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Question

Bypass wireless with new Roku?

I have an older Roku, that does not have wifi capabilities. I am using it to stream content to my HDTV, via ethernet. I want to keep this set up, & when Roku recently informed me that I would need to upgrade to one of the newer models, to keep channel compatibility, they recommended the Roku 2, since it can be connected via ethernet also. I let them know that I wanted NO wifi at all...I have small children in my home, & I do not want anything that will emit any kind of wifi signal. I don't use my cell phone in the house, I don't use a microwave, & I don't have a cordless phone, etc. I understand that all electronics will emit EMFs, but I am specifically concerned about wifi signals. Roku customer service told me that there is no manual shut off for the wifi, but that I can use it via ethernet, & that the Roku 2 doesn't have the same wifi remote that the Roku 3 has, so I wouldn't need to worry about that, either. However, there is some conflicting information about whether or not the new Roku 2 would still emit a wifi signal, even if it's connected via ethernet. I can't seem to get a straight answer out of customer service & I really need a definitive answer about this one way or another, I need to know for sure if it would emit ANY kind of wifi signal, or not? Any help at all would be so greatly appreciated, thank you so much!

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All Answers

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Answer
While I can write

In reply to: Bypass wireless with new Roku?

That all devices like this don't turn on the WiFi when Ethernet is in use that may not be good enough for you. It appears you may have to forget Roku?

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Still a signal then?

In reply to: While I can write

So you're saying that it would still emit a signal even if connected via ethernet? I had checked into other streaming devices like Amazon Fire and such, because I had read that you could manually turn off the wifi with Amazon Fire, & also hook it up via ethernet. But, upon reading reviews, there were a number of complaints that the wifi would stitch back "on" automatically, even when manually switched "off" and hooked up with the ethernet, so I just don't want to take a chance with that. Many of the other devices don't offer ethernet at all, & all of the new ones offer wireless capabilities. The Roku 2 was suggested to me by Roku's customer service, since it can be hooked up via ethernet...but they were vague about whether or not it would still emit a wifi signal. I wrote in to ask them again, asking them to please be more specific...I received 2 different responses from customer service. One reiterated that there was no way to manually shut off the wifi, & that it wouldn't connect to wifi if it was hooked up via ethernet, but it would in fact emit a signal. Then, I received a 2nd response from a different customer service rep, telling me not to worry, & to go ahead & get the Roku 2, because it could be used with the ethernet and it wouldn't emit a signal since it didn't have a wifi remote like the roku 3 does. So, now I am more confused than ever, with these conflicting responses from their customer service. I am hoping that someone here can give me a definitive answer about it. I really need to figure it out because our family no longer subscribes to cable, and we stream everything either from the roku, or directly from our PC. We have netflix and amazon prime, etc, so Roku is great for that & I like the remote...since I won't use a wireless mouse/keyboard with the PC, & getting up to pause a program or set up a new one every time can be a pain! Happy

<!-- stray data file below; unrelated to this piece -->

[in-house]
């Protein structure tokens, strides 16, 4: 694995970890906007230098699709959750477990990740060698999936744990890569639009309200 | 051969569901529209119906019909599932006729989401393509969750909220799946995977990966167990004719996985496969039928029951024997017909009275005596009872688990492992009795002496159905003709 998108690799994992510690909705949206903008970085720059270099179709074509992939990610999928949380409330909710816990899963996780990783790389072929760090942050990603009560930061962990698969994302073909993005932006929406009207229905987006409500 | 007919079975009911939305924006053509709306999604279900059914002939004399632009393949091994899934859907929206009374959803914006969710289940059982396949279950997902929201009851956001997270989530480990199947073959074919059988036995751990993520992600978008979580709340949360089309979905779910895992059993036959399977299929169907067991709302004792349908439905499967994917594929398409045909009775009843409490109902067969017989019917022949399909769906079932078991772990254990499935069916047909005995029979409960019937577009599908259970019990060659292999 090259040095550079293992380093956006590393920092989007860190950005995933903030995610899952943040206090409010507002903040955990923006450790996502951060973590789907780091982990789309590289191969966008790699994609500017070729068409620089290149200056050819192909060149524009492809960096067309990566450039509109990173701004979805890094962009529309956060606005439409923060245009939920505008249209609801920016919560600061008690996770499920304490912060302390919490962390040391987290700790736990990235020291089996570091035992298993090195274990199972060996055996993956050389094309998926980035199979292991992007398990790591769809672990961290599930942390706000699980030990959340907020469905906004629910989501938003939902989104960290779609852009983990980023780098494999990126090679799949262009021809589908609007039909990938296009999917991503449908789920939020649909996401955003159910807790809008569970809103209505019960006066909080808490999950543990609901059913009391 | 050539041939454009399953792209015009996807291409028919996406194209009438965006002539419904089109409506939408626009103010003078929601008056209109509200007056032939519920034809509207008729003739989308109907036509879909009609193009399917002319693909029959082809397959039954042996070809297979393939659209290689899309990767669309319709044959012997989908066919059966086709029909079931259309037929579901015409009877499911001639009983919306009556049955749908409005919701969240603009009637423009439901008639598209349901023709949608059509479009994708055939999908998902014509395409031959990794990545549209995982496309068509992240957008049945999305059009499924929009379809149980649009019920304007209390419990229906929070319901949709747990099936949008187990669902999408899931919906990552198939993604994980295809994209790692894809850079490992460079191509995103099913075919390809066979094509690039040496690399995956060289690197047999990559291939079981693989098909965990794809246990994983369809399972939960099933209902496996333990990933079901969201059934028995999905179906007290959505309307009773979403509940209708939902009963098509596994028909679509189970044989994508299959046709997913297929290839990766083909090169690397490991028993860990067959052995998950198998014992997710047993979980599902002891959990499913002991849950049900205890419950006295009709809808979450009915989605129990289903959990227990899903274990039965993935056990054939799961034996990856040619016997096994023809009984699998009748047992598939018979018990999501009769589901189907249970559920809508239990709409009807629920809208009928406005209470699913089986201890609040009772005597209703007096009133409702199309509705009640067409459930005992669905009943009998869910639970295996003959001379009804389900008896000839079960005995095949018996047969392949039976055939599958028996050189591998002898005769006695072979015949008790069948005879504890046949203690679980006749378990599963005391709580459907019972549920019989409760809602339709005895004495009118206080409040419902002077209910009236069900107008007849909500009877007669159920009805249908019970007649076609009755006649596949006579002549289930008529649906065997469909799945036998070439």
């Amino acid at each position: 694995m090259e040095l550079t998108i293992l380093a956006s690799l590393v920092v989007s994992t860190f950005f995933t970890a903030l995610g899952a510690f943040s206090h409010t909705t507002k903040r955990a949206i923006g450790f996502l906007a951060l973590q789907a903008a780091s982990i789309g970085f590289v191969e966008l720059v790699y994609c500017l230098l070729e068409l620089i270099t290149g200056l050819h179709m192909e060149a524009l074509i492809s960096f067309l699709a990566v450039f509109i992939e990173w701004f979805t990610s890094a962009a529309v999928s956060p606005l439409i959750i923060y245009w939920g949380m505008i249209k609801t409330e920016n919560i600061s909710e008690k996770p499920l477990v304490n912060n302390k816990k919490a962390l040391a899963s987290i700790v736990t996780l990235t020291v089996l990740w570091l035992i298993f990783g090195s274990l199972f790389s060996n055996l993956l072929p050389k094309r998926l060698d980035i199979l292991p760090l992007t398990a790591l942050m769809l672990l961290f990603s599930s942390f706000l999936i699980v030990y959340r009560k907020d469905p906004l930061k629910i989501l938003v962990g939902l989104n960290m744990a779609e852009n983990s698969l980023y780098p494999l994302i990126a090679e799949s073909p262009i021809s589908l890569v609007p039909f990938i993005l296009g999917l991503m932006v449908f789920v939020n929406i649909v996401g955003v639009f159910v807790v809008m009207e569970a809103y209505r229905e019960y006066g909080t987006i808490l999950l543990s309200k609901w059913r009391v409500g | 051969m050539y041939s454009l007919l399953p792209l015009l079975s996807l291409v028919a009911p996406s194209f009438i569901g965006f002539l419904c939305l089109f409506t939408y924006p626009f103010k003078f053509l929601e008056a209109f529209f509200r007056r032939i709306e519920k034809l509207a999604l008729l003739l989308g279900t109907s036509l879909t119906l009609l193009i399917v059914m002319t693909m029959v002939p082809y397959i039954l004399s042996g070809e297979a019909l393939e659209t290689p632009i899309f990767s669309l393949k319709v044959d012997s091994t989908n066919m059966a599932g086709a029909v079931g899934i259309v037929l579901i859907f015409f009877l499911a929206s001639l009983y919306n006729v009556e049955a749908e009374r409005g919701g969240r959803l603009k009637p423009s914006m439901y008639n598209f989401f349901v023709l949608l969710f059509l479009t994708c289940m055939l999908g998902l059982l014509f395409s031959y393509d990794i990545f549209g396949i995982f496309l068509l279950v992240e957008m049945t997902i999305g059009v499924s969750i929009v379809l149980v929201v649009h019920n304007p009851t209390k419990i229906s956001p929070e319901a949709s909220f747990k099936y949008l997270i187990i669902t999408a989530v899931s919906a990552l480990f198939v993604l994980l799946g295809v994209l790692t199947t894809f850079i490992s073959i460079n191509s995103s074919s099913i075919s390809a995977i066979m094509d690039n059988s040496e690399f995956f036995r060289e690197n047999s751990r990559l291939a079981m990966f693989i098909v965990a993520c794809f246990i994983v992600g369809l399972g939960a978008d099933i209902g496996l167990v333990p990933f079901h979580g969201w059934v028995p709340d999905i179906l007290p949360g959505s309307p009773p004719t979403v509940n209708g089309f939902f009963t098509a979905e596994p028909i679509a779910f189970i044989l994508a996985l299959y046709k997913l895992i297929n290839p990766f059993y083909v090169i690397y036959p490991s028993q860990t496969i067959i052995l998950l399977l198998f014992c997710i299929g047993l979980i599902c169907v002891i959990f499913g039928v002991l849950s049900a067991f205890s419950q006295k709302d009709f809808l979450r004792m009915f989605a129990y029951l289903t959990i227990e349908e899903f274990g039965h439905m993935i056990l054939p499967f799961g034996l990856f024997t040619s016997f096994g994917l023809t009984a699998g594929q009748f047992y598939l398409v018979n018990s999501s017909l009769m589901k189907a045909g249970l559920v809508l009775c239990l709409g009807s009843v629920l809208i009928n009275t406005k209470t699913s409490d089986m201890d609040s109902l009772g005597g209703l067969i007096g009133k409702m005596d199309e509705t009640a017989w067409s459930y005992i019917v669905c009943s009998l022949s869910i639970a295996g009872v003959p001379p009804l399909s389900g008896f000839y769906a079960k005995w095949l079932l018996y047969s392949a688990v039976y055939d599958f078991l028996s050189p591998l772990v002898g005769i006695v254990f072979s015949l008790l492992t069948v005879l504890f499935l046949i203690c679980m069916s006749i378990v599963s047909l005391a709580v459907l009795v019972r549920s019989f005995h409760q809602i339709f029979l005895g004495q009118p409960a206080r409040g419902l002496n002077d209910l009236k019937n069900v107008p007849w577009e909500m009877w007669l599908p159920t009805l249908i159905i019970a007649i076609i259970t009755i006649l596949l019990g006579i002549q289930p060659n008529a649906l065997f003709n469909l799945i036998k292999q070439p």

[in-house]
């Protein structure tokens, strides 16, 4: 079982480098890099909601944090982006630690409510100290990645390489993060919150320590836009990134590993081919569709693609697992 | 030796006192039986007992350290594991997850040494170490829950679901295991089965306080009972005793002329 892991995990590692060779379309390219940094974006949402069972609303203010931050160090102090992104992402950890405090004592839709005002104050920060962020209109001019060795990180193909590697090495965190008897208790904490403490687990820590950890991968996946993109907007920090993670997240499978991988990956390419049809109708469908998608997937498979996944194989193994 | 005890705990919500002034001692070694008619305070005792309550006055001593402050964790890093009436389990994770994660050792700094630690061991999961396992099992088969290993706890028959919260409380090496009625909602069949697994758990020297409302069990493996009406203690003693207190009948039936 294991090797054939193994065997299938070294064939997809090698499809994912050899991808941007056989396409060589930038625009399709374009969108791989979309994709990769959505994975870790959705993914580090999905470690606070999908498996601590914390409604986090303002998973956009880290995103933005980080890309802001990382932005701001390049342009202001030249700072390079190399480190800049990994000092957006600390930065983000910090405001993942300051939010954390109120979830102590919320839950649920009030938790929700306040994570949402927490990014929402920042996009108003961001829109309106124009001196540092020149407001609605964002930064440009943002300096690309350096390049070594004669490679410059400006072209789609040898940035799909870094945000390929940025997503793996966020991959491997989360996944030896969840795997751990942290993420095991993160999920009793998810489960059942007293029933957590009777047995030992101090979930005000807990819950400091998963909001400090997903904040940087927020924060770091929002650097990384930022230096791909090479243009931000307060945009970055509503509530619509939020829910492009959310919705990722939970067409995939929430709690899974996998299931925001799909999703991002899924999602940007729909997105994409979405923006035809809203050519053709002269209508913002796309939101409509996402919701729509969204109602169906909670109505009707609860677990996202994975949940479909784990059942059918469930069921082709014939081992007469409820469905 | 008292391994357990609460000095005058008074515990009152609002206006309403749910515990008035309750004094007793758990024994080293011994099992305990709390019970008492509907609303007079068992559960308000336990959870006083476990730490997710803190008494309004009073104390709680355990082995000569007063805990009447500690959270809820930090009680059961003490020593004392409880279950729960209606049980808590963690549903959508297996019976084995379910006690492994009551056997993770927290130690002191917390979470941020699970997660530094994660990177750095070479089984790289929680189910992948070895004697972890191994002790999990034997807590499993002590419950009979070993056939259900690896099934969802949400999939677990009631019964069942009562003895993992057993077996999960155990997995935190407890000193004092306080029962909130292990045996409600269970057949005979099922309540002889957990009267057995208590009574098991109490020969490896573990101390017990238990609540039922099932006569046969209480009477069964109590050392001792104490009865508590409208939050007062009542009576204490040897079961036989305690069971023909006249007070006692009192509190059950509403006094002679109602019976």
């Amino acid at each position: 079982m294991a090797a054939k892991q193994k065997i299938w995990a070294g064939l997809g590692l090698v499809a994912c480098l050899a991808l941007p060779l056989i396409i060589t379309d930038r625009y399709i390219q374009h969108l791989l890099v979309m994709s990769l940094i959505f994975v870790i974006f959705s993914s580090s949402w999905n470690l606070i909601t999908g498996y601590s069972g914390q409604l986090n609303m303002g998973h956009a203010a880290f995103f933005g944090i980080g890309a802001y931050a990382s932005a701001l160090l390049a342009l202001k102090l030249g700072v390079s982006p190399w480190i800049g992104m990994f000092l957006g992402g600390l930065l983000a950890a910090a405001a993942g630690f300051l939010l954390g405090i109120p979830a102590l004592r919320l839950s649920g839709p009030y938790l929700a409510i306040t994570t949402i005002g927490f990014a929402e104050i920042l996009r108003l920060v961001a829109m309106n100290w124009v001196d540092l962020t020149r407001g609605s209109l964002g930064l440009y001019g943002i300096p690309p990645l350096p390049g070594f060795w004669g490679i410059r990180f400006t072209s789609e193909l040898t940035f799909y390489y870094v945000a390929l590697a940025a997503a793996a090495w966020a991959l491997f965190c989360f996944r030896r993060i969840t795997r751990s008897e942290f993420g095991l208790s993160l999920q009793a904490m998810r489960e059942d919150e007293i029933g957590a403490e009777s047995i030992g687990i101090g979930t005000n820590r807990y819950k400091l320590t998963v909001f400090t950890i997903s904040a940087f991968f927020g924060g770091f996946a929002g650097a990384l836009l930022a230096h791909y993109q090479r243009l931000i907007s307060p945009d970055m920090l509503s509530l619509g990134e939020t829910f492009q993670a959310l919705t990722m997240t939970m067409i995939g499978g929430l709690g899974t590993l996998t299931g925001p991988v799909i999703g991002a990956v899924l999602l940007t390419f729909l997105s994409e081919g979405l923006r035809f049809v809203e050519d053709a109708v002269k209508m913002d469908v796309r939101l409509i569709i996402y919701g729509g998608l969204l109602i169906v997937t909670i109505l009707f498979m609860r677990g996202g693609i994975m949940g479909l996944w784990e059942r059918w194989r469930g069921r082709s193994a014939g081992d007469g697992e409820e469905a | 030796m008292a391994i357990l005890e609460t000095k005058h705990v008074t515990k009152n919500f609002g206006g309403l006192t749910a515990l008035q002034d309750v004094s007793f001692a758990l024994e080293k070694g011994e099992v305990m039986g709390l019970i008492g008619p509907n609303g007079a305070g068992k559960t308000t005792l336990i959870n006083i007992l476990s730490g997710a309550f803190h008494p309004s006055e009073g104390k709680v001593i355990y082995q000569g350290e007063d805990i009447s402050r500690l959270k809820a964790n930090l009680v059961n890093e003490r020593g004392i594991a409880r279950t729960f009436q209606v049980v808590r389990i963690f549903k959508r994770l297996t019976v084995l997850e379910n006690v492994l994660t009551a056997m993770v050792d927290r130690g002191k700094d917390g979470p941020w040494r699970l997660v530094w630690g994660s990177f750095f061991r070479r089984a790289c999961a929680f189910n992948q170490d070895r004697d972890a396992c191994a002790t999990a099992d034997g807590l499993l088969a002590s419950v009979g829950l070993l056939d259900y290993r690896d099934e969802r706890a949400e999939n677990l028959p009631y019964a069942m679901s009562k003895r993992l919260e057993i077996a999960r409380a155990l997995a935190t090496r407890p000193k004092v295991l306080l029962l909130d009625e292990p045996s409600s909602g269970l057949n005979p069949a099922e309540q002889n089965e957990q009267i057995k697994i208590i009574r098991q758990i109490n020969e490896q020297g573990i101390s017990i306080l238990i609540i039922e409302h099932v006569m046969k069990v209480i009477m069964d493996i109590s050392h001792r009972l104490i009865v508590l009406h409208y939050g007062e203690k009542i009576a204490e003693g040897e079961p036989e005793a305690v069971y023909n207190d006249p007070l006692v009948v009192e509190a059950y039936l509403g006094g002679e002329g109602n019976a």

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Here's what I wrote.

In reply to: Still a signal then?

" devices like this don't turn on the WiFi when Ethernet is in use "

I fear that wasn't good enough for you so what's next? Something that has no WiFi at all if you can find it.

My answer is from years of work on electronic things. I'm just a designer with a lot of work over the years. My answer is that it should not turn on the WiFi but you seek something beyond that. Good hunting.

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I misunderstood :)

In reply to: Here's what I wrote.

Oh, thank you very much for your response, I misunderstood the first time, but I do understand now! I appreciate your help & your feedback. Happy I don't mind that the system would have wifi capabilities, so long as it 100% would not emit a wifi signal. In theory, I understood that if it were connected via ethernet that the wifi would not be "on" per se, but I had read a few reviews to the contrary...stating that their roku was showing up on their network & it was sending out a signal searching for a connection...I'm not exactly certain as to what the problem was or what they were referring to, since I'm definitely not savvy when it comes to all things tech-related. Happy But it worried me enough to want to check into it and make absolutely certain, especially before spending money on an upgrade...which Roku is telling me is necessary, in order to continue to use it the way it was intended.